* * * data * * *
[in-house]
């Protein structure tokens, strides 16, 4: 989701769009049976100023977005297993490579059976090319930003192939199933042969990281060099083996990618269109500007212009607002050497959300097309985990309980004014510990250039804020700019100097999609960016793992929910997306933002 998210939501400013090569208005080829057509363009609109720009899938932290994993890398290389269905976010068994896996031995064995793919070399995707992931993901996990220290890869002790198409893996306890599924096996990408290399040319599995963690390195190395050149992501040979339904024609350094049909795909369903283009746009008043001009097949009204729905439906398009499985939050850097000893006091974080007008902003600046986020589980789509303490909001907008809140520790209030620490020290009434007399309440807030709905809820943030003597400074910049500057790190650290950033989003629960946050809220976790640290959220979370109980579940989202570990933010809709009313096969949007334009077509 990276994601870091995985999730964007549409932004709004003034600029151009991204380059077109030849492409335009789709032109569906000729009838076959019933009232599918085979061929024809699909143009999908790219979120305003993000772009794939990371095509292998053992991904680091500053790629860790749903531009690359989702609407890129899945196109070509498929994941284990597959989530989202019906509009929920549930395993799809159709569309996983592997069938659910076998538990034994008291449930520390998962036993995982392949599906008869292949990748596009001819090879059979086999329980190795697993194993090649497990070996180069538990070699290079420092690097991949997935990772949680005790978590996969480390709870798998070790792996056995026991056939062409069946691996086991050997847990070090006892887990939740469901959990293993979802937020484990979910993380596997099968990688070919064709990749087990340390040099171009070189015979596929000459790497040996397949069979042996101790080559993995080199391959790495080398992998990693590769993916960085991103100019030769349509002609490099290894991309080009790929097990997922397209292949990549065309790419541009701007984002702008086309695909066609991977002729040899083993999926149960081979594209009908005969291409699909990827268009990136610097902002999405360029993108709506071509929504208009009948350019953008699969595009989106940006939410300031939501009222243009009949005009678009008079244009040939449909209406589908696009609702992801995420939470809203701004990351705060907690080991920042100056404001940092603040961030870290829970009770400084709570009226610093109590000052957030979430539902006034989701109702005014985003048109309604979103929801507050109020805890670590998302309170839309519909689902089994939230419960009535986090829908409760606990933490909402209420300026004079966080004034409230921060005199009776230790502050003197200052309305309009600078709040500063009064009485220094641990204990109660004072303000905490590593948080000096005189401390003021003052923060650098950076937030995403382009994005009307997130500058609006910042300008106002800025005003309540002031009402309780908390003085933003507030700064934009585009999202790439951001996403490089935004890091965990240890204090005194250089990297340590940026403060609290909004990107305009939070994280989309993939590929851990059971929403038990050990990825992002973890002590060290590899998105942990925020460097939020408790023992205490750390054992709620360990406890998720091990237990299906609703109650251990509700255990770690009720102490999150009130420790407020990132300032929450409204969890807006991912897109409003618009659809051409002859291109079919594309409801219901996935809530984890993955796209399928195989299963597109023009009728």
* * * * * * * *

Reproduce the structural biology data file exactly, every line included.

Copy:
[in-house]
């Protein structure tokens, strides 16, 4: 989701769009049976100023977005297993490579059976090319930003192939199933042969990281060099083996990618269109500007212009607002050497959300097309985990309980004014510990250039804020700019100097999609960016793992929910997306933002 998210939501400013090569208005080829057509363009609109720009899938932290994993890398290389269905976010068994896996031995064995793919070399995707992931993901996990220290890869002790198409893996306890599924096996990408290399040319599995963690390195190395050149992501040979339904024609350094049909795909369903283009746009008043001009097949009204729905439906398009499985939050850097000893006091974080007008902003600046986020589980789509303490909001907008809140520790209030620490020290009434007399309440807030709905809820943030003597400074910049500057790190650290950033989003629960946050809220976790640290959220979370109980579940989202570990933010809709009313096969949007334009077509 990276994601870091995985999730964007549409932004709004003034600029151009991204380059077109030849492409335009789709032109569906000729009838076959019933009232599918085979061929024809699909143009999908790219979120305003993000772009794939990371095509292998053992991904680091500053790629860790749903531009690359989702609407890129899945196109070509498929994941284990597959989530989202019906509009929920549930395993799809159709569309996983592997069938659910076998538990034994008291449930520390998962036993995982392949599906008869292949990748596009001819090879059979086999329980190795697993194993090649497990070996180069538990070699290079420092690097991949997935990772949680005790978590996969480390709870798998070790792996056995026991056939062409069946691996086991050997847990070090006892887990939740469901959990293993979802937020484990979910993380596997099968990688070919064709990749087990340390040099171009070189015979596929000459790497040996397949069979042996101790080559993995080199391959790495080398992998990693590769993916960085991103100019030769349509002609490099290894991309080009790929097990997922397209292949990549065309790419541009701007984002702008086309695909066609991977002729040899083993999926149960081979594209009908005969291409699909990827268009990136610097902002999405360029993108709506071509929504208009009948350019953008699969595009989106940006939410300031939501009222243009009949005009678009008079244009040939449909209406589908696009609702992801995420939470809203701004990351705060907690080991920042100056404001940092603040961030870290829970009770400084709570009226610093109590000052957030979430539902006034989701109702005014985003048109309604979103929801507050109020805890670590998302309170839309519909689902089994939230419960009535986090829908409760606990933490909402209420300026004079966080004034409230921060005199009776230790502050003197200052309305309009600078709040500063009064009485220094641990204990109660004072303000905490590593948080000096005189401390003021003052923060650098950076937030995403382009994005009307997130500058609006910042300008106002800025005003309540002031009402309780908390003085933003507030700064934009585009999202790439951001996403490089935004890091965990240890204090005194250089990297340590940026403060609290909004990107305009939070994280989309993939590929851990059971929403038990050990990825992002973890002590060290590899998105942990925020460097939020408790023992205490750390054992709620360990406890998720091990237990299906609703109650251990509700255990770690009720102490999150009130420790407020990132300032929450409204969890807006991912897109409003618009659809051409002859291109079919594309409801219901996935809530984890993955796209399928195989299963597109023009009728």